Have You Noticed Changes In Your Dog’s Behavior After Heartworm Treatment?

Data showing that there are some typical behavioral changes in dogs who have recently been treated for heartworm using the drug Immiticide has been collated by the American Heartworm Association (AHS). These changes are due to the treatment which can cause severe pain, inflammation and nausea.

Every dog is different, just like every person recovering from an operation or an illness, they all react differently so there is no way to predict just how your dog will be affected. However, it is certainly true that the pain and discomfort associated with the Immiticide treatment can often cause dogs to appear sluggish and lethargic.

For the first few days after treatment, the dog may not want to do anything at all – this may be a blessing in disguise because it is so important to ensure that your pet does not do anything at all to increase the heart rate whilst the Immiticide is doing its job of killing the adult heartworms. However, it is never easy to see your normally lively and energetic dog looking sad and listless and even worse when they do not want to eat or drink either.

Although most Vets send owners home with an aftercare sheet showing them how to manage their pet’s care and letting them know what to expect, because as mentioned earlier, every dog is different, many owners report that their dog appears restless and unable to settle in those first few days. As the drug used, gets broken down in the body, your dog will slowly begin to feel better and start to eat again once he is no longer feeling nauseous.

Whilst not eating for a day or two is not a major issue, it is very important that you encourage your dog to drink because serious damage to internal organs can be caused through dehydration. Do speak to your Vet if you are concerned at all about this aspect of your pet’s aftercare.

Destructive Behavior

The restlessness mentioned, can translate into destructive behaviour such as chewing furnishings and other objects such as shoes. However, thankfully, once your dog is feeling better this destructive behaviour soon disappears. If the restlessness manifests in pacing around, unable to settle at all, it may be necessary to use a crate for your dog to ensure that he is kept as quiet as possible. If your pet is not used to being in a crate or cage, you may want to try to introduce this prior to treatment for heartworm if at all possible. If not, try to put some of his favorite toys, blankets and so on into the crate with him. You could also put in a jumper or similar item of clothing that you have worn so that he can be comforted and reassured by the familiar smell.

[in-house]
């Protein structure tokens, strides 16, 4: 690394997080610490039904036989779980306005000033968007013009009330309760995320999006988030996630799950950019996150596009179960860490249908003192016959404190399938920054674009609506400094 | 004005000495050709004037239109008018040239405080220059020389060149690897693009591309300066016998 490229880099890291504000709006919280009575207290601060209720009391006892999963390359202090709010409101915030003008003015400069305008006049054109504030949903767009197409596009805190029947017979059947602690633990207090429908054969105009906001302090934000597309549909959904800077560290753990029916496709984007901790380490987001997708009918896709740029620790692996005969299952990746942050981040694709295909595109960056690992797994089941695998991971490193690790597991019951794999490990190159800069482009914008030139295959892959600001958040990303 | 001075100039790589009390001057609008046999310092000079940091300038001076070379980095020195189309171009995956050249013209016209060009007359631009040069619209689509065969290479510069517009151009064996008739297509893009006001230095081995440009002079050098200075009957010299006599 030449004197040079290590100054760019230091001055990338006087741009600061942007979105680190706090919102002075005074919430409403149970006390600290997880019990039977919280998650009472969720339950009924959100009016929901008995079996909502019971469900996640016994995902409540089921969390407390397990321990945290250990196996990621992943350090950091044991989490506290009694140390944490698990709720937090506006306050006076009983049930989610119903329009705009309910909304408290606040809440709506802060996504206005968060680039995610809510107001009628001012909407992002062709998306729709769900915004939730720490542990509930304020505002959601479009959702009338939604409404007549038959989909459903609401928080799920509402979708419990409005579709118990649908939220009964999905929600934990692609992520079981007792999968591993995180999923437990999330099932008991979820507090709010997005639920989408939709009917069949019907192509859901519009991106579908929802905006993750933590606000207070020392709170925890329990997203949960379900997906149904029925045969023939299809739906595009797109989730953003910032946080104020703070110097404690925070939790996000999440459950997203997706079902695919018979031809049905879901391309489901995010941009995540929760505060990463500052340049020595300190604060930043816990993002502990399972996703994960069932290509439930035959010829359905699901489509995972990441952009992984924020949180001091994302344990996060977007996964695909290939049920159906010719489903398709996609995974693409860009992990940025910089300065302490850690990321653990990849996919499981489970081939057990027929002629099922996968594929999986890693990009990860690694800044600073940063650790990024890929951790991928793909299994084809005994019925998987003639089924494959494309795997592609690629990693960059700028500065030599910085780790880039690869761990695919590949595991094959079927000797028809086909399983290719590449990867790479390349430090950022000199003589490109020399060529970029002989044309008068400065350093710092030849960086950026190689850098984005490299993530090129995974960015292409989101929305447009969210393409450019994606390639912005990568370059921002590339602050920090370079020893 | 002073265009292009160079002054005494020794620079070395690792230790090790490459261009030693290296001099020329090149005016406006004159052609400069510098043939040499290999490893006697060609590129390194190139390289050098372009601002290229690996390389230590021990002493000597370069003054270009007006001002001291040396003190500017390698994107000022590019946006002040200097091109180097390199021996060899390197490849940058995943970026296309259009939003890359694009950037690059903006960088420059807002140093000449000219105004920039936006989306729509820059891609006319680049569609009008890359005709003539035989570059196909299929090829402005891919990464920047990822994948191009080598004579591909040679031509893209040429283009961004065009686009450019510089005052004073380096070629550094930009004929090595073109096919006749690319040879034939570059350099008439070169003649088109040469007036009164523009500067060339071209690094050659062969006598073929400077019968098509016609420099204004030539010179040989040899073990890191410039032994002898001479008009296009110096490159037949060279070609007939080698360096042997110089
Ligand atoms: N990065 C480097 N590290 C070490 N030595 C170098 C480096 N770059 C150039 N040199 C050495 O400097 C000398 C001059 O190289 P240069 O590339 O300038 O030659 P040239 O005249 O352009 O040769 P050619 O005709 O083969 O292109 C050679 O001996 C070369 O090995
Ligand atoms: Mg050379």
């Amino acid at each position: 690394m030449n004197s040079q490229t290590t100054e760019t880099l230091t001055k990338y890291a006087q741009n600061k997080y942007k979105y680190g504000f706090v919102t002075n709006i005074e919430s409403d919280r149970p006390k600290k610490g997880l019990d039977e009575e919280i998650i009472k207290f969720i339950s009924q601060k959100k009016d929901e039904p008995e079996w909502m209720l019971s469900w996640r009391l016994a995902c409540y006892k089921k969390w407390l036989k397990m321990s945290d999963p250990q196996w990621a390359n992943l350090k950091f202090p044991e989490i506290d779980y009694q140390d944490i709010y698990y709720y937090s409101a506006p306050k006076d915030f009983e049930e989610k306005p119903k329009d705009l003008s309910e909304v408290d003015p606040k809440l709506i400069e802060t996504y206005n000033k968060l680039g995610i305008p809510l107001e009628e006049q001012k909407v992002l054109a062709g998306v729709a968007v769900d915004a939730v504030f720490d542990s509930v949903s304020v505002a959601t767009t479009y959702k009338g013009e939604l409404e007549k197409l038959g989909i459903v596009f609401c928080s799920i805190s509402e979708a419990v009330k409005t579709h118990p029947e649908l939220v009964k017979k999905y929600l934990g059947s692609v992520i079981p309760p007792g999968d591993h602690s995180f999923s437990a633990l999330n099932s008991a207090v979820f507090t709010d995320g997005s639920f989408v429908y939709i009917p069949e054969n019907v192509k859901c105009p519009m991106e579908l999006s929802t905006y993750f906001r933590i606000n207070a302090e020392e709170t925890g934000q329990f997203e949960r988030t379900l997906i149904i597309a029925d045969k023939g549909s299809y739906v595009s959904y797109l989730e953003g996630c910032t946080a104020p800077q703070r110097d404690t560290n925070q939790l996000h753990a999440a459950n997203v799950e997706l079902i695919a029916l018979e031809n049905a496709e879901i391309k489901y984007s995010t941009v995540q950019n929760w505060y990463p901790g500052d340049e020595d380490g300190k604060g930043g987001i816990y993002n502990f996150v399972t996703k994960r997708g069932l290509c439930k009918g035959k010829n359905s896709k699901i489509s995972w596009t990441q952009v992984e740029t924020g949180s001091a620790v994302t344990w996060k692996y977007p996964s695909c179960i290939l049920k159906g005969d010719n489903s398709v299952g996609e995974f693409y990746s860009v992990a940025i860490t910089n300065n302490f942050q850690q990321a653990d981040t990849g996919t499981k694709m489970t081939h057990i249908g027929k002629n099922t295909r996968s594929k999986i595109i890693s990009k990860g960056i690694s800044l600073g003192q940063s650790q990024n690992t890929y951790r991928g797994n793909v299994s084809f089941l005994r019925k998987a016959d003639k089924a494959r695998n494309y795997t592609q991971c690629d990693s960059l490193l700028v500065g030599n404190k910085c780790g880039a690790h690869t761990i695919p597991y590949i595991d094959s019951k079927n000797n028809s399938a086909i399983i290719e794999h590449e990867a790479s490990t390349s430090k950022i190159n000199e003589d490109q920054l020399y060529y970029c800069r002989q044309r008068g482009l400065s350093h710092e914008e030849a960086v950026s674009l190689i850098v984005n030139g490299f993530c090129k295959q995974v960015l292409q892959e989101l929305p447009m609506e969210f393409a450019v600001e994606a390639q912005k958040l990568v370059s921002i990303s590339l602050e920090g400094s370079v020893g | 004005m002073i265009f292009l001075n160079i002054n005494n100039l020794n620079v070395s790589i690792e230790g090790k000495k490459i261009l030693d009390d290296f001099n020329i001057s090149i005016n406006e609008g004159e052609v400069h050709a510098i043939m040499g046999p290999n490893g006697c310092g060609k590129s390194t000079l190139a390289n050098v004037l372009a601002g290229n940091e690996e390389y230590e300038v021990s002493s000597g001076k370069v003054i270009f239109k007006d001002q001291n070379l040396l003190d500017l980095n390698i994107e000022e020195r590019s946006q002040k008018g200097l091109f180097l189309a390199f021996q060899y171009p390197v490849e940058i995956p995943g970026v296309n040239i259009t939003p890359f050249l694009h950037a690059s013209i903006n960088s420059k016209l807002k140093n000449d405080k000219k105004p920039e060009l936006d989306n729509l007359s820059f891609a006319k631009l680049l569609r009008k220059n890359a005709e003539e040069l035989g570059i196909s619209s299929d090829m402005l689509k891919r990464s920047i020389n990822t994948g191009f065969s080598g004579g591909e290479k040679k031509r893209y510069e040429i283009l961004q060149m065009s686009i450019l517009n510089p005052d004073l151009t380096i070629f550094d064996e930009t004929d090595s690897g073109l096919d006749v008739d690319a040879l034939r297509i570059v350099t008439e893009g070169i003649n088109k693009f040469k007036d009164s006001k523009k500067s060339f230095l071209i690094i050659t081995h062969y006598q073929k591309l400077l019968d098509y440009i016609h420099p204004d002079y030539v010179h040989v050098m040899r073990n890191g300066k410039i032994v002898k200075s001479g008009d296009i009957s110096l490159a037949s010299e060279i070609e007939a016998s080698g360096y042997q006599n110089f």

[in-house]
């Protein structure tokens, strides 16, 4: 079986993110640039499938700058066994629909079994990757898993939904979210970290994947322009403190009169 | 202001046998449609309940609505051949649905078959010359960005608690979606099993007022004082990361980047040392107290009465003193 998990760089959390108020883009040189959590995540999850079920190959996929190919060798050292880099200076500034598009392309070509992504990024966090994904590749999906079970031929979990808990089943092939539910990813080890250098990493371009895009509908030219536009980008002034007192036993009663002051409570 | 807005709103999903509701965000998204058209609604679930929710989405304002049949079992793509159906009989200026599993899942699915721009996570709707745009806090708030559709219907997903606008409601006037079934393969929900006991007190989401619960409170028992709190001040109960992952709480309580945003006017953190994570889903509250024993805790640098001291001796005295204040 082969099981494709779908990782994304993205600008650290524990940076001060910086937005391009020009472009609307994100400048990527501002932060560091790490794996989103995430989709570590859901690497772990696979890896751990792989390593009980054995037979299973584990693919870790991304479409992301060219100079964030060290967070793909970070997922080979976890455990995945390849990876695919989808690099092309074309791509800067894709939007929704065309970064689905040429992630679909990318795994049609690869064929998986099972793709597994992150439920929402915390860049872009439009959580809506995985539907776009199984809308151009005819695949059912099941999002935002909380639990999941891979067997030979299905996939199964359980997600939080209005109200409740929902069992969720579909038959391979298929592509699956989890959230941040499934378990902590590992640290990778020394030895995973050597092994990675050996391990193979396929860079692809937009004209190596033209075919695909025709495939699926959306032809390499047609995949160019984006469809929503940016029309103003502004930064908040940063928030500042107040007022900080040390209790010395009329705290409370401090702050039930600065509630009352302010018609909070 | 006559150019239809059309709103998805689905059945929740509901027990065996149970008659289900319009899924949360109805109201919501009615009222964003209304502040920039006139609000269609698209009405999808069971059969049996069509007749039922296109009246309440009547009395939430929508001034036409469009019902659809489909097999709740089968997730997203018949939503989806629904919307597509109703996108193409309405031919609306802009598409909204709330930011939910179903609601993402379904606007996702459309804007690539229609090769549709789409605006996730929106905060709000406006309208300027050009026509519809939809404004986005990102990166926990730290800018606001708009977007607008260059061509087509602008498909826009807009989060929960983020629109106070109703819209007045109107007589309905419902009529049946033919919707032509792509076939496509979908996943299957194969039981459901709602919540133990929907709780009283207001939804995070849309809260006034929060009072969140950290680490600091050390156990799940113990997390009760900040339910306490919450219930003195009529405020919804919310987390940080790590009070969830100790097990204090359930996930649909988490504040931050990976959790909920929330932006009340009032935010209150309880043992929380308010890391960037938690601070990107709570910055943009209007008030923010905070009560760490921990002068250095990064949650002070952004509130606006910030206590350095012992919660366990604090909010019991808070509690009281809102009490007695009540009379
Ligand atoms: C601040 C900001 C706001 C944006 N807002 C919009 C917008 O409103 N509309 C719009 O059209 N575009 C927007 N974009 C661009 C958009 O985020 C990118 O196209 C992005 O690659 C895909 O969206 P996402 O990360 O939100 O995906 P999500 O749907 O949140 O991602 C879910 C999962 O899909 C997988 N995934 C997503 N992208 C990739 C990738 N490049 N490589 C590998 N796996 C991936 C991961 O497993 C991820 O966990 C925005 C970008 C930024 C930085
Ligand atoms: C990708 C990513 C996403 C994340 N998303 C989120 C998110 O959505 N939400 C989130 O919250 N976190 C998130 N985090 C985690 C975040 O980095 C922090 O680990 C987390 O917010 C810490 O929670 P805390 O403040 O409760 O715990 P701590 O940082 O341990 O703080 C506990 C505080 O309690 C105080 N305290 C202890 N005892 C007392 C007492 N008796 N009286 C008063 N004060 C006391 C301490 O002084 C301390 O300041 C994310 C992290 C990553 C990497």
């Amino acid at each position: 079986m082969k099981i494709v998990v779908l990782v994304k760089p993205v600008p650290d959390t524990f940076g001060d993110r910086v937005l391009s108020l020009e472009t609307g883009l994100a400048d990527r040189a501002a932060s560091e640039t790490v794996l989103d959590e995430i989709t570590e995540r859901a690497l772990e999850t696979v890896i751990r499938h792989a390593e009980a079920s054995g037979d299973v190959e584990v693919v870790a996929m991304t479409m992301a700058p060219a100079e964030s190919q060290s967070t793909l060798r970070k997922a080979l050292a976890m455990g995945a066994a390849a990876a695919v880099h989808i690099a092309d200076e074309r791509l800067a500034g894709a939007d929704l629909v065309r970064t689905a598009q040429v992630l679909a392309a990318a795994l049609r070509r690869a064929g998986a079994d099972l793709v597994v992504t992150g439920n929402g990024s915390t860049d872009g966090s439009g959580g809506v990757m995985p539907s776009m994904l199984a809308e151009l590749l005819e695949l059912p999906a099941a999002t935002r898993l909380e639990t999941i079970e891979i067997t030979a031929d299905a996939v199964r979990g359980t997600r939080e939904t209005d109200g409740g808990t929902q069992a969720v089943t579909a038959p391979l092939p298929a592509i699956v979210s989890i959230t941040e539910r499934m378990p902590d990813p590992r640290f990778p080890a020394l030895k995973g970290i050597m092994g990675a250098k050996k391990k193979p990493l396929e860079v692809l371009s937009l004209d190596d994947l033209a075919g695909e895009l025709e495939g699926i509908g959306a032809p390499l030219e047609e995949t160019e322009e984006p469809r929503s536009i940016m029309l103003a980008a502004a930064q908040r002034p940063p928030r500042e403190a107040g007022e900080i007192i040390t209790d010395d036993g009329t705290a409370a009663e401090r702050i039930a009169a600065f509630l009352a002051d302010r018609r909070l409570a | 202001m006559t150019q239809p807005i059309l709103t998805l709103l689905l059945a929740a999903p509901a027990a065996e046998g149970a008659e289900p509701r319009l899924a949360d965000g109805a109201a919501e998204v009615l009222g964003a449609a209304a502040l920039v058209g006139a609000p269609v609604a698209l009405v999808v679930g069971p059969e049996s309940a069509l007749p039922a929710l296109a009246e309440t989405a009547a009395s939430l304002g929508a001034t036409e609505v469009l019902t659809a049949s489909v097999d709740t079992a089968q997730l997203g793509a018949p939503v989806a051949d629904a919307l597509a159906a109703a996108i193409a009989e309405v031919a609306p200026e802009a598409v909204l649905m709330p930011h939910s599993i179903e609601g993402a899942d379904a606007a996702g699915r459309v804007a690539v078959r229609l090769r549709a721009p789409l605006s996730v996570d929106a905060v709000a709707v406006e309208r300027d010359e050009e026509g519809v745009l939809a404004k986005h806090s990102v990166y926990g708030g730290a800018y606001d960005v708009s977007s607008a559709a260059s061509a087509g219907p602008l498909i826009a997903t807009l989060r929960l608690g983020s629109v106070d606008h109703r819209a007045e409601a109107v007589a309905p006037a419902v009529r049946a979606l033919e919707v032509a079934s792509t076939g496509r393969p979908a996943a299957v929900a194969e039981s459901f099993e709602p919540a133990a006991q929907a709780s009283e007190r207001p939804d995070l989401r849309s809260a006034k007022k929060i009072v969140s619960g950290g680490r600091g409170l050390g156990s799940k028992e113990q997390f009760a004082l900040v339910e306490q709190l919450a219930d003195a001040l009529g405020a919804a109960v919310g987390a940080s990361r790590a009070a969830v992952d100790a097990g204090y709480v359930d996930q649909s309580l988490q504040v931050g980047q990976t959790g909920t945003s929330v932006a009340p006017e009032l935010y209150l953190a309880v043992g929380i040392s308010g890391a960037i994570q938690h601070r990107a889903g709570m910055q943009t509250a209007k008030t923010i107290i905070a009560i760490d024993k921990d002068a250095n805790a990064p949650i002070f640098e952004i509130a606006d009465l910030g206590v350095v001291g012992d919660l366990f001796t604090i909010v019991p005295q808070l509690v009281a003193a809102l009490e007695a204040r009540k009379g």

The worst will be over within around five days when the Immiticide will have done its job of eliminating the worms. Because the dead worms get broken into pieces and expelled out of the heart in the bloodstream, your dog could develop a cough at this time as the pieces of dead worm travel toward the lungs. Other typical symptoms are panting or labored breathing but if your dog seems distressed or you are in any way concerned, keep your dog very quiet and consult your vet.

Your Vet will have arranged a follow-up appointment with you and when this comes around, usually your dog will be allowed a little more exercise and hopefully, behavior will return to normal once your dog is allowed to exercise as normal once again.

Author Alison Graham invites you to visit her website http://heartwormtreatment-fordogs.com for more details on heartworm treatment aftercare and the recent worries for pet owners caused by the Immiticide shortage in the USA and the problems this has caused for dogs waiting for treatment.

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